The apartheid era was characterised by different resistances such as the Sharpeville massacre, Vaal and the East Rand in 1985 and Soweto uprising of 1976. The apartheid era ended in 1994, and people hoped that South Africa would not be the same anymore and that there would not be any massacres again. An old era ended and the new started. Mass demonstrations and protests happened in the democratic context where citizens rely heavily on the government to protect them, as well as to promote and protect human rights in general. On 16 August 2012, democratic South Africa witnessed what is now called the Marikana massacre, when a large number of miners were killed by the police.

South Africa is seen as the protest capital of the world, with one of the highest rates of public and labour protests in the world. The rate of protests has been on the increasse since the advent of democracy. Though, the current wave of protests stretches back to the 1970s and 1980s, the rate of protests rose dramatically and most of the protests took place across the country. People’s level of discontent around the government’s poor service delivery, poor wages and poor working conditions at workplaces have been very high. The Marikana massacre was viewed as a violation of human Rights. There has been considerable repression of popular protests. The most common reasons for protests are grievances around delivery of services such as houses, water, electricity, land and other public infrastructure, as well as minimum wages and good working conditions for workers. Informal settlements have been at the forefront of service delivery protests as residents demand houses and basic services.

The country has witnessed numerous labour protests since the beginning of democracy. Some protests were initiated by trade union movements and others were initiated by the workers themselves.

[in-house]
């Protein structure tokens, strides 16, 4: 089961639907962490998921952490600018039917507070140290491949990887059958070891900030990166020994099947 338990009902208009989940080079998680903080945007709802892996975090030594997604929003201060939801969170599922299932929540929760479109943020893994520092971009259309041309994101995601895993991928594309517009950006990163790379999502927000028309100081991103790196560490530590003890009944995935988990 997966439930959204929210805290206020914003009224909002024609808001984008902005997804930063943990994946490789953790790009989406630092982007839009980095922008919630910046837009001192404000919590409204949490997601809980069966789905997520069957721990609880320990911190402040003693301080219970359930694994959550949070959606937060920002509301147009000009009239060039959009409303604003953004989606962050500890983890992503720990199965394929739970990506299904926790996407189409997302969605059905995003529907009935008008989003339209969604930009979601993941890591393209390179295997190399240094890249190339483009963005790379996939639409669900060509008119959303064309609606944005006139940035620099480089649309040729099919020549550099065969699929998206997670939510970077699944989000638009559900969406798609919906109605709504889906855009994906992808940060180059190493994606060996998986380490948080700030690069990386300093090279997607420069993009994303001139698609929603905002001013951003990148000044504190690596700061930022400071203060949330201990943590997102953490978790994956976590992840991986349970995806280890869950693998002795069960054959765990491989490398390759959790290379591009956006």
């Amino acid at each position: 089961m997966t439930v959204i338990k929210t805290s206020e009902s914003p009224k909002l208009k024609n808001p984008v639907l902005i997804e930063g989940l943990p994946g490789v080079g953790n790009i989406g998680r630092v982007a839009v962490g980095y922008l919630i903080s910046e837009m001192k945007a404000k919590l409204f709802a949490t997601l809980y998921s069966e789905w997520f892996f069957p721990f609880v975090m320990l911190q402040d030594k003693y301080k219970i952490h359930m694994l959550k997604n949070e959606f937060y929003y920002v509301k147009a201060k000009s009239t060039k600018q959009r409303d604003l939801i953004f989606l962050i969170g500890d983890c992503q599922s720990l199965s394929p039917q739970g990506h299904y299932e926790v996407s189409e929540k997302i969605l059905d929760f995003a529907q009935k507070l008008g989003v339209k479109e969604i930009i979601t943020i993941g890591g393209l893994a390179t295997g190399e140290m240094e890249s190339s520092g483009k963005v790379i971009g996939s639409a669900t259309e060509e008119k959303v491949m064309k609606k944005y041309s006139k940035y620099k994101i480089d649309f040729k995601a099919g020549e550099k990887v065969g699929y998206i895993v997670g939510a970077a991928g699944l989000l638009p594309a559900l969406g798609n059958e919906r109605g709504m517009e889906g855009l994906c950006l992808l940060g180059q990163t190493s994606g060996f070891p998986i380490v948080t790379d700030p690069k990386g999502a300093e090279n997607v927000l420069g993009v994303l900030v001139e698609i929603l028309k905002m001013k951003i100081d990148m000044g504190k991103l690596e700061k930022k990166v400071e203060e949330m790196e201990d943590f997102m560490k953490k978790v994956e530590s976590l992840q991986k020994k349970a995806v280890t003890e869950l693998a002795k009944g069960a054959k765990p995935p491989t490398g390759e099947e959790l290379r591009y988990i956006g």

A major protest that resulted in the killing of protestors was the 2012 Marikana protest by mine workers. On 16 August 2012, South African Police Service (SAPS) officers shot and killed at least 34 striking miners and injured 75 people in Marikana, North West Province, South Africa. The workers had staged a wildcat strike a few days earlier and were protesting outside the Lonmin mine when police opened fire with live ammunitions in what was called the first massacre in democratic South Africa. The strike was initiated by the mine workers themselves, mainly the rock drillers.

Shootings by SAPS Source

Rock-drill mineworkers are under-ground workers, responsible for operating a hand-held machine rock drill. They drill straight into the rock face. They were paid R4000 a month. They also do indispensable work, driving the heavy pneumatic drills deep into the quartzite rock that encases the gold and platinum. One of the reasons that caused the strike was the extreme exploitation of mineworkers by miner owners to reduce labour costs. Rock-drillers were expected to perform quickly and efficiently, while at the same time having to accept the lowest of wages. Most of them were not unionised and they were migrant seasonal workers. However, a new union, Association of mineworkers and Construction Union (AMCU) was already recruiting them. The Marikana massacre sparked anger across South Africa.